Struggling parents are starving themselves for up to WEEK so they can afford to feed their children, a foodbank manager has claimed.
Manager Matt Dobson, from Bristol Foodbank, says some parents, many of whom are in full-time employment, are arriving at the charity showing symptoms of hunger and starvation such as dizzyness because they’ve hardly eaten for an entire week.
He also claims that some parents are so hungry when visiting the foodbank that they devour the contents of food parcels in front of others and before leaving the center.
Speaking to Bristol Live, Mr Dobson said: “Some go up to a week without food.
“Parents will feed their kids but go without themselves.
“Parents want to look after their families and they are not always able to and it is heartbreaking for them.
“When they come to us they are quite desperate.
“They feel ashamed they have to come to us.
“We want everyone to feel welcome. Anyone can fall into a crisis.
“We have people on hand to talk to them, homemade cake and we offer support.”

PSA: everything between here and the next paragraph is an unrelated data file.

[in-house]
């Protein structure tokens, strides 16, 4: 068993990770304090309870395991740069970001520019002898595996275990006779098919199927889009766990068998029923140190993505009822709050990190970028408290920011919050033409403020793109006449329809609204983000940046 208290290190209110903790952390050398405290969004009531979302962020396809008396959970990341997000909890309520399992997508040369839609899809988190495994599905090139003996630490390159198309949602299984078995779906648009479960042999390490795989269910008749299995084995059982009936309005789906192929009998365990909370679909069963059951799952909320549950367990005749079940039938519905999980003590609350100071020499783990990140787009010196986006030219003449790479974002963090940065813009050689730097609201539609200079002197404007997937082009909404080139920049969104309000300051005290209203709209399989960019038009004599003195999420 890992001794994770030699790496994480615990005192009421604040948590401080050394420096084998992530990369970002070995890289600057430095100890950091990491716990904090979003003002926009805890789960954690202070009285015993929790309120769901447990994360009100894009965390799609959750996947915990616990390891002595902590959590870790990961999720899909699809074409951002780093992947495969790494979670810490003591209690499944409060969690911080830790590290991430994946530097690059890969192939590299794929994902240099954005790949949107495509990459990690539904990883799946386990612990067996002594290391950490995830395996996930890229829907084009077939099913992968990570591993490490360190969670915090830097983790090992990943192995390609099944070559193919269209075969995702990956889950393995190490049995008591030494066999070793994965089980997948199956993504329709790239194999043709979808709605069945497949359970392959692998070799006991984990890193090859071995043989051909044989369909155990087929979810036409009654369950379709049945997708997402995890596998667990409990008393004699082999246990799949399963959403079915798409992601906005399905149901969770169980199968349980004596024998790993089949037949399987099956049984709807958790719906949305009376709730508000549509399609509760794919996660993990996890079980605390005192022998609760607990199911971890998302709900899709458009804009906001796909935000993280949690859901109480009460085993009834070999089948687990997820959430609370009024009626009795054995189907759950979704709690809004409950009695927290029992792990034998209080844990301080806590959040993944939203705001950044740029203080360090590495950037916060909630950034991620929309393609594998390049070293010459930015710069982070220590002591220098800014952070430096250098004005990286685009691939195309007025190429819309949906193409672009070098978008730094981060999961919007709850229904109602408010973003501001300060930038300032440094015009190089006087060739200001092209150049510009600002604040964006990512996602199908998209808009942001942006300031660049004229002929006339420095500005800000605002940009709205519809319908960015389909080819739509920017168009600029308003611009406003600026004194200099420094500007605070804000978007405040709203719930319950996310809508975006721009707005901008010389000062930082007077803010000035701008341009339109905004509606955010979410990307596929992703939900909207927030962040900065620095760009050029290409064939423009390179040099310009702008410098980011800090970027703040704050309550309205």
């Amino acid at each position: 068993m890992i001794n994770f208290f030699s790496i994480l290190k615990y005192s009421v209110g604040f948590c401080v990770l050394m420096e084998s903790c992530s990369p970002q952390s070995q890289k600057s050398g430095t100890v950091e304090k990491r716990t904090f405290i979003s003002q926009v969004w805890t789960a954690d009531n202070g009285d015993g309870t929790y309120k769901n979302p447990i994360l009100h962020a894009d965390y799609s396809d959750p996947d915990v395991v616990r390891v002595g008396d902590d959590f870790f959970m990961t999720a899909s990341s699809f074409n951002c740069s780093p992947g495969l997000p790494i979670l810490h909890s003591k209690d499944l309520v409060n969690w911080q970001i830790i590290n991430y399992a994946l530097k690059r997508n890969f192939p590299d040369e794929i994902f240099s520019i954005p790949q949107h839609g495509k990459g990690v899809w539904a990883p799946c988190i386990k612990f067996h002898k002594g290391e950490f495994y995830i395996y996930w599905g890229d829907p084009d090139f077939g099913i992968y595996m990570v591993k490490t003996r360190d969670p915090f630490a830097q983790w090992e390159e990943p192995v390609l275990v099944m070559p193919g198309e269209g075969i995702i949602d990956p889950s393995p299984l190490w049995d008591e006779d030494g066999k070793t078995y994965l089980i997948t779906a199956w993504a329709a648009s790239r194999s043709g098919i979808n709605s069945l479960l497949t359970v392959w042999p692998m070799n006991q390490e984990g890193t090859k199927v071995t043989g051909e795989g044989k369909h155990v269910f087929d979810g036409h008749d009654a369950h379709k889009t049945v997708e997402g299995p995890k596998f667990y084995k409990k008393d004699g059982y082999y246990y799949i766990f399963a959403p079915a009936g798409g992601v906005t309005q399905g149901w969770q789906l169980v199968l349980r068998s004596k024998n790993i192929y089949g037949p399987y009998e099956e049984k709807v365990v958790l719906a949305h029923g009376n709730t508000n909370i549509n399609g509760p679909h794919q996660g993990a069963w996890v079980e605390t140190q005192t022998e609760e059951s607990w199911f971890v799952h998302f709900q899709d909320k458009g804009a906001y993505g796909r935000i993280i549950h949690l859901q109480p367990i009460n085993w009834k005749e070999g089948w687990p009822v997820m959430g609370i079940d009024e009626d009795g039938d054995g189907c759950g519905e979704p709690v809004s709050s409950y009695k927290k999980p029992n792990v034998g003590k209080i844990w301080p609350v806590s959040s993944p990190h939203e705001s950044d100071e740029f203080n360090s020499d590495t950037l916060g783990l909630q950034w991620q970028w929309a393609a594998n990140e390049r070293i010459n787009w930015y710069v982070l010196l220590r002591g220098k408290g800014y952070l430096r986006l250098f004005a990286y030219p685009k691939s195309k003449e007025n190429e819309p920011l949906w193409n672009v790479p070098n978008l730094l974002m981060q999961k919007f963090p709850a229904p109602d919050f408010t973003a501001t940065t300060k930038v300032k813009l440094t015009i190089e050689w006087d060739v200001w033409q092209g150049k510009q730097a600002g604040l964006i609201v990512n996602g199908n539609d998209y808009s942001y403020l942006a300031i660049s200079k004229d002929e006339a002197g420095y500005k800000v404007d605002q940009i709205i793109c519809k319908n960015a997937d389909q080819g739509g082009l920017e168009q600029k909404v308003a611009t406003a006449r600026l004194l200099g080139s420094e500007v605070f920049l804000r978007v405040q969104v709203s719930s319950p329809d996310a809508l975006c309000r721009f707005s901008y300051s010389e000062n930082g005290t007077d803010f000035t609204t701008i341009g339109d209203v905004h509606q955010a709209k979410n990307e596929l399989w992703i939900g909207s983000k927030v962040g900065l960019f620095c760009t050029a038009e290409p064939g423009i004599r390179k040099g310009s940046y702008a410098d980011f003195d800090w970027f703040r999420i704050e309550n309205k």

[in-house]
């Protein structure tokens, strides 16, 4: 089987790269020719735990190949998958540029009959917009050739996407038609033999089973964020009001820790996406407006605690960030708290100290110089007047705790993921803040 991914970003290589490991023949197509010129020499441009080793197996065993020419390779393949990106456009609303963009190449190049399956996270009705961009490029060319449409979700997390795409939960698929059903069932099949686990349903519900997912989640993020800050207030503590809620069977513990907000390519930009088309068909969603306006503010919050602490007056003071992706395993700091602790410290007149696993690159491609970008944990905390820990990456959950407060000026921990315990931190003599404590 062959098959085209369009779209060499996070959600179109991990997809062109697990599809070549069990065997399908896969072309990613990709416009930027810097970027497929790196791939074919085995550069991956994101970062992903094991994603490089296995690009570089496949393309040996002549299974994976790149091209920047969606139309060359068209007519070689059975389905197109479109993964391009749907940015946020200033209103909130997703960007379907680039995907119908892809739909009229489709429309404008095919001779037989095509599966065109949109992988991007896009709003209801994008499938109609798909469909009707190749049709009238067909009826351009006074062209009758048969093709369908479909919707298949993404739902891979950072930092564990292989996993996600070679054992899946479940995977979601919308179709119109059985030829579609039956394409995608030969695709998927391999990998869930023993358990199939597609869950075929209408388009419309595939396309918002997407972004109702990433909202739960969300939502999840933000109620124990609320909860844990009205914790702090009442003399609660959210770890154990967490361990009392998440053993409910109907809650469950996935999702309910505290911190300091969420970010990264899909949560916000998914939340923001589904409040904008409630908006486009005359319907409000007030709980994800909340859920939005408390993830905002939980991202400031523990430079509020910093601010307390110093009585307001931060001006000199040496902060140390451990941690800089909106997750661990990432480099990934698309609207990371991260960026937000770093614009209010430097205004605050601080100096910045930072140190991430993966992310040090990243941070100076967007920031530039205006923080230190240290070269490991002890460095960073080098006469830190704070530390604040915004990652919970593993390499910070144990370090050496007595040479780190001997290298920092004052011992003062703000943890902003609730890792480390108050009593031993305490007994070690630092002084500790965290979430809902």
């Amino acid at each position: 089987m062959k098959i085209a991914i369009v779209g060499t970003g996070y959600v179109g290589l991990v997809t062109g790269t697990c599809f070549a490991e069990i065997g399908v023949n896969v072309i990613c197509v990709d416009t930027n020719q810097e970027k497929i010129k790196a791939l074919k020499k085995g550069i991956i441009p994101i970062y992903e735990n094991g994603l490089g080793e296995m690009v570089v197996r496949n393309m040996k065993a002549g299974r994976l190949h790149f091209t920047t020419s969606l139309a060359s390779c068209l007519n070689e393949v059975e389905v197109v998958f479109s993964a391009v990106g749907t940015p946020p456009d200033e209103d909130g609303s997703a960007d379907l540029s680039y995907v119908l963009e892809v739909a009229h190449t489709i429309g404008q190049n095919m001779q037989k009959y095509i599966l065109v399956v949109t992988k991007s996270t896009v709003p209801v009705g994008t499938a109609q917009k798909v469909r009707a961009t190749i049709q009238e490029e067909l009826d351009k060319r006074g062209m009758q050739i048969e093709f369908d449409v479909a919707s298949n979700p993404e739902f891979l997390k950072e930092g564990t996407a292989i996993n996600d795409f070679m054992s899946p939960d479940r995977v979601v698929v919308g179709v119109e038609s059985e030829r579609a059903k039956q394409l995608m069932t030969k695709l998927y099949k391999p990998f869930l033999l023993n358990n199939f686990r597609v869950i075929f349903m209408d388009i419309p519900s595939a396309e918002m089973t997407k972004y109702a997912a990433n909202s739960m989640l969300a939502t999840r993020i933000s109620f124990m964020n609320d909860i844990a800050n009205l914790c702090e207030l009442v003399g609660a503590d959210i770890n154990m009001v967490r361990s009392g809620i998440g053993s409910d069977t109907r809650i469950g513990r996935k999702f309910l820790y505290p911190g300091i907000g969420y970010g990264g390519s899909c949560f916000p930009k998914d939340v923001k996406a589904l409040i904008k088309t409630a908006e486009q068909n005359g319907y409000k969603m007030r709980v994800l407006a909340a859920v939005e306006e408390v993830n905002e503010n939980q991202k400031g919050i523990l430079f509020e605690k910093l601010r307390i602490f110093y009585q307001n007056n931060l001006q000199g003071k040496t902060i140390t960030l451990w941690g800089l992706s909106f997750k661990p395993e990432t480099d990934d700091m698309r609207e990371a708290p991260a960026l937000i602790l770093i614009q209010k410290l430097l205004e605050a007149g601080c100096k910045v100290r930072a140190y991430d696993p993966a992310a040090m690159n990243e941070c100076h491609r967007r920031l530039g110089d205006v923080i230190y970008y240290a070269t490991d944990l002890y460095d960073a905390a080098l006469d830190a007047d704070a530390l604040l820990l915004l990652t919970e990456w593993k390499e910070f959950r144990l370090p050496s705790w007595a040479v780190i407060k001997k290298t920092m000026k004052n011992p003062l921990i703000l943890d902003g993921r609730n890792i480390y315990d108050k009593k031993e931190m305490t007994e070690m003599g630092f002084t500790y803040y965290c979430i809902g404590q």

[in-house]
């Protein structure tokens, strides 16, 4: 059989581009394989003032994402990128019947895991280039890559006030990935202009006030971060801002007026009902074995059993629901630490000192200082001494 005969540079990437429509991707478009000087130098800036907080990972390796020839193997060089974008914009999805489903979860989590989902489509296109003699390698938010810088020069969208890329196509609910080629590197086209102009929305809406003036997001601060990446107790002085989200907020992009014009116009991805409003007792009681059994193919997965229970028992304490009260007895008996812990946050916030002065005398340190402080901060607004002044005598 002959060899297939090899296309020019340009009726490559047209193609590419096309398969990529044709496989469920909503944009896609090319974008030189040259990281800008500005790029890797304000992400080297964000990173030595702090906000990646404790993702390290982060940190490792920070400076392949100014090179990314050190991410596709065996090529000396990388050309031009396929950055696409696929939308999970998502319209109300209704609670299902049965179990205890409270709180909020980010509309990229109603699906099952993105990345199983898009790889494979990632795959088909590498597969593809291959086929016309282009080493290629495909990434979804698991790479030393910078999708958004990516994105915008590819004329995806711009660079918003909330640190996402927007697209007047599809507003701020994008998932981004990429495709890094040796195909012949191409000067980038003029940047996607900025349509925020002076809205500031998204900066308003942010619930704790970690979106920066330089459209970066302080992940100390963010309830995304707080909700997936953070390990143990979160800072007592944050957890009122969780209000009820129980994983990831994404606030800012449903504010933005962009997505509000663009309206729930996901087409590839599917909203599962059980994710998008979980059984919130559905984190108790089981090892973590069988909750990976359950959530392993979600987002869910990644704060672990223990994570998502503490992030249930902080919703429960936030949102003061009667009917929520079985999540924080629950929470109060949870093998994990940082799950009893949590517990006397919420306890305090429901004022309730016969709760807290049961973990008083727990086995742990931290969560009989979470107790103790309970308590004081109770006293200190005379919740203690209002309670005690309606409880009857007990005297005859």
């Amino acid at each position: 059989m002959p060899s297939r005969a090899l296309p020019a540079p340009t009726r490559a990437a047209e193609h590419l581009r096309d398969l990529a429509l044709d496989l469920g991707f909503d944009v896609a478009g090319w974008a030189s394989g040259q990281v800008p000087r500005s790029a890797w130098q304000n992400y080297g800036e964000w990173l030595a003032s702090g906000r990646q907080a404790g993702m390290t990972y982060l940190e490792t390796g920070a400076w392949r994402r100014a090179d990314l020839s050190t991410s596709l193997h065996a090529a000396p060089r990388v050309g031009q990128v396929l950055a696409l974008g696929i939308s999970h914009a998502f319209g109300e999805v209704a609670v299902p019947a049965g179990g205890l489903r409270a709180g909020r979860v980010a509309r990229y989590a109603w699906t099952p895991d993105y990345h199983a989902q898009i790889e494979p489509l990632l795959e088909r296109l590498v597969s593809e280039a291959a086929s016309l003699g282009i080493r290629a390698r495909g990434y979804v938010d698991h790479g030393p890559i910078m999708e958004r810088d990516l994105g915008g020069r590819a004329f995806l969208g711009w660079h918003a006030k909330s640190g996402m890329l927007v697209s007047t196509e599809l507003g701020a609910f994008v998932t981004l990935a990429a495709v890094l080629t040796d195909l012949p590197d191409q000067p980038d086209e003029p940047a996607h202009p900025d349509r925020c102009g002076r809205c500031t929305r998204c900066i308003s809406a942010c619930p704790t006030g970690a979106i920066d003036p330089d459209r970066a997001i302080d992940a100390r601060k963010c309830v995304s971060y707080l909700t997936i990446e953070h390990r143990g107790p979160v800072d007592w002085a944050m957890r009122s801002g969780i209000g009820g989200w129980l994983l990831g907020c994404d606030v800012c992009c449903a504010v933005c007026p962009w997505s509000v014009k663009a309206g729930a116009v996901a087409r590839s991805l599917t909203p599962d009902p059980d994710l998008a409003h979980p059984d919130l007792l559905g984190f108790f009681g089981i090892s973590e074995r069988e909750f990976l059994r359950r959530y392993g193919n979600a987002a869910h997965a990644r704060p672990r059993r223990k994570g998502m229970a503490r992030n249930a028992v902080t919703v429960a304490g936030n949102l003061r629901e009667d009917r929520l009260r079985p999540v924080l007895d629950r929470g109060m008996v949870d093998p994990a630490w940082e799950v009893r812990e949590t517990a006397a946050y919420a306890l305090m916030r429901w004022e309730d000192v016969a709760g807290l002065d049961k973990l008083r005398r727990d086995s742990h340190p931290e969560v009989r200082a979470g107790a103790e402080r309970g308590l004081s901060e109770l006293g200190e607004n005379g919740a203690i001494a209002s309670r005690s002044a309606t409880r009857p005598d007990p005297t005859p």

Figures released last November by the UK’s largest foodbank network Trussell Trust warned of a 13% increase in foodbank use in arrears where Universal Credit had been rolled-out.
Universal Credit merges six social security benefits, including tax credits and housing benefit, into one single monthly payment and has faced strong criticism from across the political divide.
The charity also warned that this trend is likely to continue unless the five week minimum wait for a first Universal Credit payment is reduced.
Commenting on the statistics, Emma Revie, Chief Executive of The Trussell Trust said: “We created systems like our national health service, fire service and benefits system because we’re a country that believes in protecting each other.
“Our benefits system is supposed to anchor any of us from being swept into poverty, but if Universal Credit is to do that, we need to see urgent changes.
“It’s not right that people are being forced to use foodbanks after weeks of waiting for Universal Credit payments.”
She continued: “We’re seeing soaring levels of need at foodbanks. The time to act is now.
“If the five week wait isn’t reduced, the only way to stop even more people being forced to foodbanks this winter will be to pause all new claims to Universal Credit, until funding is in place to reduce the five week wait.
“Foodbanks cannot continue to pick up the pieces – we have to make sure our benefits system can protect people from hunger.”